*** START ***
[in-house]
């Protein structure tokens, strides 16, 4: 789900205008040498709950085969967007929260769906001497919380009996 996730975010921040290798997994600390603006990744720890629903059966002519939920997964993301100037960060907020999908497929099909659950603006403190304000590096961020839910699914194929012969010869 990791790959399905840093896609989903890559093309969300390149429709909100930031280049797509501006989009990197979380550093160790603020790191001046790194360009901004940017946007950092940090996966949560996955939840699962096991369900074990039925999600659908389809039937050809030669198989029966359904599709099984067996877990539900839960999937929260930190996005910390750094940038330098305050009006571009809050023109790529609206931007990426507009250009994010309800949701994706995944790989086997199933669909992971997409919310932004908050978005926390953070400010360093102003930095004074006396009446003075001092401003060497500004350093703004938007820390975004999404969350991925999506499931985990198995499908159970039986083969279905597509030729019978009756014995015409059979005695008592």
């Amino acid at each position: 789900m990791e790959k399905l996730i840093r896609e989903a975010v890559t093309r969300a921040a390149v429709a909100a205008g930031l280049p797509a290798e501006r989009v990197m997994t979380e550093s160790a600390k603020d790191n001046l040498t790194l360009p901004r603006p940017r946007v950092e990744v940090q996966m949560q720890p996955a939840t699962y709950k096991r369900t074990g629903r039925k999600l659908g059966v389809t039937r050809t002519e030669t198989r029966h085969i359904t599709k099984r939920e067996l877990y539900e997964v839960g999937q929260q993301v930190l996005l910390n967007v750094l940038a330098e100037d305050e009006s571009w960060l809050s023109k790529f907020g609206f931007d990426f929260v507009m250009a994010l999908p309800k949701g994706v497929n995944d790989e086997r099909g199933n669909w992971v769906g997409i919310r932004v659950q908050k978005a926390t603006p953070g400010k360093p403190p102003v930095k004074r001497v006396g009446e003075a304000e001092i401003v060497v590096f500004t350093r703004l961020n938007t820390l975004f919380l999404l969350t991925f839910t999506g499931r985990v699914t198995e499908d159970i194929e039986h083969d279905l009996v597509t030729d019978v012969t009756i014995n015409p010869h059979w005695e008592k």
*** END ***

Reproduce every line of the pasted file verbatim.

[in-house]
């Protein structure tokens, strides 16, 4: 789900205008040498709950085969967007929260769906001497919380009996 996730975010921040290798997994600390603006990744720890629903059966002519939920997964993301100037960060907020999908497929099909659950603006403190304000590096961020839910699914194929012969010869 990791790959399905840093896609989903890559093309969300390149429709909100930031280049797509501006989009990197979380550093160790603020790191001046790194360009901004940017946007950092940090996966949560996955939840699962096991369900074990039925999600659908389809039937050809030669198989029966359904599709099984067996877990539900839960999937929260930190996005910390750094940038330098305050009006571009809050023109790529609206931007990426507009250009994010309800949701994706995944790989086997199933669909992971997409919310932004908050978005926390953070400010360093102003930095004074006396009446003075001092401003060497500004350093703004938007820390975004999404969350991925999506499931985990198995499908159970039986083969279905597509030729019978009756014995015409059979005695008592």
């Amino acid at each position: 789900m990791e790959k399905l996730i840093r896609e989903a975010v890559t093309r969300a921040a390149v429709a909100a205008g930031l280049p797509a290798e501006r989009v990197m997994t979380e550093s160790a600390k603020d790191n001046l040498t790194l360009p901004r603006p940017r946007v950092e990744v940090q996966m949560q720890p996955a939840t699962y709950k096991r369900t074990g629903r039925k999600l659908g059966v389809t039937r050809t002519e030669t198989r029966h085969i359904t599709k099984r939920e067996l877990y539900e997964v839960g999937q929260q993301v930190l996005l910390n967007v750094l940038a330098e100037d305050e009006s571009w960060l809050s023109k790529f907020g609206f931007d990426f929260v507009m250009a994010l999908p309800k949701g994706v497929n995944d790989e086997r099909g199933n669909w992971v769906g997409i919310r932004v659950q908050k978005a926390t603006p953070g400010k360093p403190p102003v930095k004074r001497v006396g009446e003075a304000e001092i401003v060497v590096f500004t350093r703004l961020n938007t820390l975004f919380l999404l969350t991925f839910t999506g499931r985990v699914t198995e499908d159970i194929e039986h083969d279905l009996v597509t030729d019978v012969t009756i014995n015409p010869h059979w005695e008592k």